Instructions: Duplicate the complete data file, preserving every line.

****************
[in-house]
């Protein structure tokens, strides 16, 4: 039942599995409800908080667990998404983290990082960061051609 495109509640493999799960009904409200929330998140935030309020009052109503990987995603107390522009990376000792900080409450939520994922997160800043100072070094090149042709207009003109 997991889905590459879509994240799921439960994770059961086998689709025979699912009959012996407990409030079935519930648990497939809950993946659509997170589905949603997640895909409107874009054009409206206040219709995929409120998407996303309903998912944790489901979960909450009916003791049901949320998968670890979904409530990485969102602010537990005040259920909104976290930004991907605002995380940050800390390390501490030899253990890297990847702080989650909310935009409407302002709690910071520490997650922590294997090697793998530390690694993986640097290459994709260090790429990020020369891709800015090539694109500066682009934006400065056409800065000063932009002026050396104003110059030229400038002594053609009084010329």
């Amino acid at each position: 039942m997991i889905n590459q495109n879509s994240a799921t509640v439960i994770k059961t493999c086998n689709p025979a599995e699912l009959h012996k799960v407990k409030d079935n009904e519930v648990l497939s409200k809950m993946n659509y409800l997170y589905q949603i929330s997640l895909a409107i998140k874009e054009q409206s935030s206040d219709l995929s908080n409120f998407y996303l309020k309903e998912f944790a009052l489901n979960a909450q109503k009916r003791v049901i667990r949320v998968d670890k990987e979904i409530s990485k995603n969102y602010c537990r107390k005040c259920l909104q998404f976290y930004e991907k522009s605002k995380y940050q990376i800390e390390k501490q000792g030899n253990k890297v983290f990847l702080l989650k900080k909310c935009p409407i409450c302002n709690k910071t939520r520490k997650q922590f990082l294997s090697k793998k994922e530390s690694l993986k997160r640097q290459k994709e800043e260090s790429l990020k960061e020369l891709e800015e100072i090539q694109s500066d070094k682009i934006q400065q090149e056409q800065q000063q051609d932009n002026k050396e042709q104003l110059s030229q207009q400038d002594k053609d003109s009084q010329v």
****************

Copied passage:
[in-house]
């Protein structure tokens, strides 16, 4: 039942599995409800908080667990998404983290990082960061051609 495109509640493999799960009904409200929330998140935030309020009052109503990987995603107390522009990376000792900080409450939520994922997160800043100072070094090149042709207009003109 997991889905590459879509994240799921439960994770059961086998689709025979699912009959012996407990409030079935519930648990497939809950993946659509997170589905949603997640895909409107874009054009409206206040219709995929409120998407996303309903998912944790489901979960909450009916003791049901949320998968670890979904409530990485969102602010537990005040259920909104976290930004991907605002995380940050800390390390501490030899253990890297990847702080989650909310935009409407302002709690910071520490997650922590294997090697793998530390690694993986640097290459994709260090790429990020020369891709800015090539694109500066682009934006400065056409800065000063932009002026050396104003110059030229400038002594053609009084010329």
């Amino acid at each position: 039942m997991i889905n590459q495109n879509s994240a799921t509640v439960i994770k059961t493999c086998n689709p025979a599995e699912l009959h012996k799960v407990k409030d079935n009904e519930v648990l497939s409200k809950m993946n659509y409800l997170y589905q949603i929330s997640l895909a409107i998140k874009e054009q409206s935030s206040d219709l995929s908080n409120f998407y996303l309020k309903e998912f944790a009052l489901n979960a909450q109503k009916r003791v049901i667990r949320v998968d670890k990987e979904i409530s990485k995603n969102y602010c537990r107390k005040c259920l909104q998404f976290y930004e991907k522009s605002k995380y940050q990376i800390e390390k501490q000792g030899n253990k890297v983290f990847l702080l989650k900080k909310c935009p409407i409450c302002n709690k910071t939520r520490k997650q922590f990082l294997s090697k793998k994922e530390s690694l993986k997160r640097q290459k994709e800043e260090s790429l990020k960061e020369l891709e800015e100072i090539q694109s500066d070094k682009i934006q400065q090149e056409q800065q000063q051609d932009n002026k050396e042709q104003l110059s030229q207009q400038d002594k053609d003109s009084q010329v």